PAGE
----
With the solid crop coming out of Europe, the International Grains Council revised its estimates for the 2016/17 year to a 2.006 Billion-tonne global crop, with world ending stocks of all grains bulging to 472 million tonnes. The main reason for the increase was bigger wheat and corn harvests, with good conditions in Europe contributing more wheat for a total world crop of 717 million tonnes, whereas 998M tonnes of corn are forecasted to be harvested across this big blue ball that is Earth.

The downgrade by the I.G.C. was in oilseeds though, with ending stocks falling 3% year-over-year to 31.7 million tonnes, with a notably “much tighter scenario” in rapeseed/canola because of lower expected output in Canada. However, there are a few analysts who believe canola acres were understated by StatsCan last week in their 19.3 million-acre estimate, and that, with the recent rally, we’ll see the 20 million-acre mark for the 5th straight year.

Despite the speculative money flow (especially in oilseeds), the market is trying to price in Plant 2016 concerns in North America with rain this past week across the Midwest, but are also being driven “crazy” by varying estimates on the size of South American crops, despite better weather helping the harvest in Argentina & crop development in Brazil.

Mike Jubinville of ProFarmer points out that in the past 2 years commodity indices have rose steadily from January until May/June before pulling back. A similar trend can be spotted in this calendar year and with near-average weather in North America, one could posit a similar result. For levels to stay elevated, most market participants agree that we’ll need more weather concerns and U.S. exports to echo this past week’s strong numbers, which would contrast the time of the year where the numbers slow down.

While rain surely slowed this past week’s Plant 2016 pace in the U.S., Monday’s crop progress report form the U.S.D.A. showed that 30% of the corn crop had been planted, almost double the 5-year average of 16%. The rains have eased some soil moisture questions in a few areas but we’ve seen the last couple years that 30-40% of the crop can easily get planted in one week so being this ahead of schedule shouldn’t bother the market too much.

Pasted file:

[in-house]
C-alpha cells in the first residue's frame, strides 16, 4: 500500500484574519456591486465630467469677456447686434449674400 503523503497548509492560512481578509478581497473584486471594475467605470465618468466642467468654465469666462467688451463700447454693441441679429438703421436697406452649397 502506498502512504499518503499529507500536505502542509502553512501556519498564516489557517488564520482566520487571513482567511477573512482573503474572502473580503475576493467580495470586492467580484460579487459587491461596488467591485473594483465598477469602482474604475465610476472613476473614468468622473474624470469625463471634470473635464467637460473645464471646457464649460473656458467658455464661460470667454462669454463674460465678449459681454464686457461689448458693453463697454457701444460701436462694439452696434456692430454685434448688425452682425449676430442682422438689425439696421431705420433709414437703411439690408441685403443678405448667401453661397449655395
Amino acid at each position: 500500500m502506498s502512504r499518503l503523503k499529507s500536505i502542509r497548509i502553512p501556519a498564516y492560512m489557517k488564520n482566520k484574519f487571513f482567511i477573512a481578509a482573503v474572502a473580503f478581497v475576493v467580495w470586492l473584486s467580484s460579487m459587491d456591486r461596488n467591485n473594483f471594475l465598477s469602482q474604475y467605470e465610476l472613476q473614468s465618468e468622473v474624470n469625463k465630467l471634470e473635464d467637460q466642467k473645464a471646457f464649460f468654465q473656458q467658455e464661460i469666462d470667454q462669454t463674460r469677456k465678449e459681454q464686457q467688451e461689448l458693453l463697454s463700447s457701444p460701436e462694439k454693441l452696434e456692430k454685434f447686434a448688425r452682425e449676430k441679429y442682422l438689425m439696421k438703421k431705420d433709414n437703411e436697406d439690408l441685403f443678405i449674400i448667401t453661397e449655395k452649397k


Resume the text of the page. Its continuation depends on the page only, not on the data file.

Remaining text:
Overall, soymeal was again the big winner of the week, up 6.2% for the week and over 22% for the month of April! Corn was up about 4.4% on some more short covering & some positive U.S. export headlines, helping pushing it almost 10% higher for the month. Soybeans dragged its feet a little bit though after last week’s big swing, up just 3.4% this week, but still 12% in this month, whereas canola gains were reined in by the aforementioned strength of the Canadian loonie, up 2.3% for the week and 5.1% for all of April. From a cash perspective, basis has widened but those $11 handles are back on bid sheets.

Good luck & stay safe out there with your seeding season starting up!

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Brennan Turner

Brennan Turner is originally from Foam Lake, SK, where his family started farming the land in the 1920s. After completing his degree in economics from Yale University and then playing some pro hockey, he spent some time working in finance before starting FarmLead.com, a risk-free, transparent online and mobile grain marketplace (app available for iOS & Android). His weekly column is a summary of his free, daily market note, the FarmLead Breakfast Brief. He can be reached via email ([email protected]) or phone (1-855-332-7653). @FarmLead